In early recovery, it’s also okay to lean on other coping strategies that aren’t entirely healthy. If candy helps to quell cravings and reduce your stress, allow yourself to eat candy whenever you want. If scrolling through social media on your phone alleviates your anxious thoughts, give yourself time and space to do that. Ideally, you’ll let go of these less healthy coping mechanisms as you continue working on recovery. Right now, though, they’re a far better alternative to substance use.

4. Practice Self-care

Self-care is a broad idea that looks different for everyone, but it’s a vital part of relapse prevention in early recovery. The purpose of self-care is to embrace habits that make your life feel balanced, manageable, and sustainable. By actively caring for your physical, mental, and emotional health on a daily basis, you become much more resilient to stress.

Here are some helpful self-care habits that you could incorporate into your daily routine to avoid relapse:

  • Get at least seven or eight hours of sleep every night.
  • Drink plenty of water throughout the day.
  • Eat your favorite foods, but add fruits and vegetables to your meals.
  • Find relaxing hobbies to do on your own, such as reading, painting, or hiking.
  • Spend time with people who make you feel good about yourself and your life.
  • Take a break from your phone if the constant connection is weighing on your mind.
  • Say “no” to invitations or requests that you’re not interested in or don’t have the energy for.

5. Seek Support

Recovery can feel incredibly isolating, but this doesn’t mean you’re alone. Social support is absolutely essential to prevent relapse. If you’re struggling, you should reach out to trusted loved ones without hesitation.

Building a new social support network is sometimes necessary to reduce the risk of relapse. Being around people who use drugs or alcohol can be a major trigger. If all of your friends use substances, it may be time to seek out some new sober friends. Support groups are an excellent place to connect with people who share your goals. Not only can you support one another on the path to recovery, but you can also just socialize and have fun without drugs or alcohol.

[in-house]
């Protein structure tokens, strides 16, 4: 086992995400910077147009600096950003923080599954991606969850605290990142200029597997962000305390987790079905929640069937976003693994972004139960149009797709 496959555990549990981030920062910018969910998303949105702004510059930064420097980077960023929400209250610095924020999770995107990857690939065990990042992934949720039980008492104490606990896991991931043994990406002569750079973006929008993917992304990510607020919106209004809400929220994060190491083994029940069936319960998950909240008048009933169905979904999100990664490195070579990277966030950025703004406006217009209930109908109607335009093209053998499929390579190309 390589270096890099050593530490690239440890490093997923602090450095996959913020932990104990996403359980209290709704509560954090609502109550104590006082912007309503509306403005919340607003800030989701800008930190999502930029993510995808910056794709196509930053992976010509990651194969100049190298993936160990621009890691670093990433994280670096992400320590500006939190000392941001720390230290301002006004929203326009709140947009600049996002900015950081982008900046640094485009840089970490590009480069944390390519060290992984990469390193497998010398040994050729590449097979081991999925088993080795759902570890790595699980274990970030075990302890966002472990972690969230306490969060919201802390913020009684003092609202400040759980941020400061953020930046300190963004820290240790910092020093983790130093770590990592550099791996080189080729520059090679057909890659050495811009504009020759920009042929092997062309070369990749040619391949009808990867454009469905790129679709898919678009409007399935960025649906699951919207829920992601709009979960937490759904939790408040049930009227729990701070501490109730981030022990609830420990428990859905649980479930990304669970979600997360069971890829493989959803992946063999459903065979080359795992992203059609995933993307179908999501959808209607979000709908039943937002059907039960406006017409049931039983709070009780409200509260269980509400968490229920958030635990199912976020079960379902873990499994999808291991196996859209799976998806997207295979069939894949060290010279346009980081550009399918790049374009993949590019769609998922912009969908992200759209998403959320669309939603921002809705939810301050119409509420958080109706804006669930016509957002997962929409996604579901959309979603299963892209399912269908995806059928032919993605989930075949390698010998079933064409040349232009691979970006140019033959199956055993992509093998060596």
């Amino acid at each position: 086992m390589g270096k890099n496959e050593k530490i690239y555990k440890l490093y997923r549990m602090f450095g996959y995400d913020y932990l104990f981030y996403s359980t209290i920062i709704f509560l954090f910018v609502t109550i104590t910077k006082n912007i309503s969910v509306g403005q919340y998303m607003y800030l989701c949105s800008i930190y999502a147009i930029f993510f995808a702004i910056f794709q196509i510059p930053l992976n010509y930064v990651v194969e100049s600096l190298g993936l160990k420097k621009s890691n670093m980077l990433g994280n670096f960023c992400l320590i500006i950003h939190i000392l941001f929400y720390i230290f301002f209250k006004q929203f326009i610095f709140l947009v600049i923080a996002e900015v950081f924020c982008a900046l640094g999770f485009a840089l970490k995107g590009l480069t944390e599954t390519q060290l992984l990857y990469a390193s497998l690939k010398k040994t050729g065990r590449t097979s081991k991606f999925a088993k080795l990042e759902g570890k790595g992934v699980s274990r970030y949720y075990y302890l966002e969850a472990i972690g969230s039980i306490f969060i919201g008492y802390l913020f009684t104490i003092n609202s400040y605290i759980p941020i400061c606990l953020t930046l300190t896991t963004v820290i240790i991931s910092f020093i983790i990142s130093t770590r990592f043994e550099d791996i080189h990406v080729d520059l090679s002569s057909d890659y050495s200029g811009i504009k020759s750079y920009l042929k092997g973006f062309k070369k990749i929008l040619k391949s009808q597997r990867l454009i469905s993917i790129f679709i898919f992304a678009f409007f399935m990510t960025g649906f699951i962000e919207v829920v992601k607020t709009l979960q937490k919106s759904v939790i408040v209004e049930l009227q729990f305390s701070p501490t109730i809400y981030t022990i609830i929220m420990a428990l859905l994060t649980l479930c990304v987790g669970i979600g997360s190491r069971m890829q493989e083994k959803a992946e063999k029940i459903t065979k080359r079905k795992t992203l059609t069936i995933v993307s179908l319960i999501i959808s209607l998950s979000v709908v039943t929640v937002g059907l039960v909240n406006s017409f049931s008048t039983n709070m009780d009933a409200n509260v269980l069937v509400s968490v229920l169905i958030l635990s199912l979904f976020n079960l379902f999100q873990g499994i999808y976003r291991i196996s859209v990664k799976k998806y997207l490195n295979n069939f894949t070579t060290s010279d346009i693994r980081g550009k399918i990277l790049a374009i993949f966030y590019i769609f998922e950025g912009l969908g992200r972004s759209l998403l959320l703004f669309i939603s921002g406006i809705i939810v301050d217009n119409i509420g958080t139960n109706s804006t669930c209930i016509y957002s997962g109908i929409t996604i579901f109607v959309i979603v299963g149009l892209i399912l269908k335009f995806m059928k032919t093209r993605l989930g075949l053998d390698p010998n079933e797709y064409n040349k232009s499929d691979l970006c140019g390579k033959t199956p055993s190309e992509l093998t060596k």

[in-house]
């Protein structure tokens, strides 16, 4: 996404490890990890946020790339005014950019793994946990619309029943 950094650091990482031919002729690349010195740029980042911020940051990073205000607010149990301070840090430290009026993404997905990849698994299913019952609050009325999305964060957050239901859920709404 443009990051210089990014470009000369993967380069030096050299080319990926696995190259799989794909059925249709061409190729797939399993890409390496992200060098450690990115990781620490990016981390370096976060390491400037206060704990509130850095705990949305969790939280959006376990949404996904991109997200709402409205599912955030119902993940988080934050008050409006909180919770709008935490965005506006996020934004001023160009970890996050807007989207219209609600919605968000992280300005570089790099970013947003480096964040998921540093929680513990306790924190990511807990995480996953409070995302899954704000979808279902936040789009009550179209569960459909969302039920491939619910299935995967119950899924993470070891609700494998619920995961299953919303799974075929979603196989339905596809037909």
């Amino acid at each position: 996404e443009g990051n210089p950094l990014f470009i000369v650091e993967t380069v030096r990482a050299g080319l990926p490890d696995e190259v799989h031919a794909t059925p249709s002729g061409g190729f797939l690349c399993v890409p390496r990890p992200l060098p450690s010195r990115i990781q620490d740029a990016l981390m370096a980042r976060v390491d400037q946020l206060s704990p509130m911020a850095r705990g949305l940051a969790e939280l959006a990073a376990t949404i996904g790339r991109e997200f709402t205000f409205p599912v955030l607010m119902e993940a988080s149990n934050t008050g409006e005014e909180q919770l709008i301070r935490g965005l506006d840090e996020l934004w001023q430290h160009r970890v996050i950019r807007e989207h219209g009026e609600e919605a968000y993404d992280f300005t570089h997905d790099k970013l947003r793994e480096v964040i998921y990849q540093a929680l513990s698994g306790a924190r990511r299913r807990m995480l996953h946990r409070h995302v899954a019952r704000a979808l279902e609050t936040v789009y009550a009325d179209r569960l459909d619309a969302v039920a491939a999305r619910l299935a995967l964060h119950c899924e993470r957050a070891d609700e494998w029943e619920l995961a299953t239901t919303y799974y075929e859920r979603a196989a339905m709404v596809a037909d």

6. Continue Professional Treatment

Starting or continuing professional treatment while overcoming addiction is always ideal. Many people attend inpatient or intensive outpatient programs in their first weeks of sobriety, which is a valuable opportunity to fully commit to recovery in a safe and structured environment.

Professional care doesn’t have to end there, though. Support groups, individual therapy, and family therapy are all great resources when navigating your first months of recovery. In counseling, you can dive deep into your thoughts, feelings, and beliefs surrounding your addiction while developing positive coping skills to prevent relapse. Some people continue to work with a therapist for years into their sobriety, which can have enormous mental health benefits.

Burning Tree Programs offers both short-term and long-term addiction services. We provide inpatient treatment as well as thorough discharge planning and aftercare to reduce the risk of relapse in our clients. If you or a loved one is struggling with addiction, please reach out to us today for support.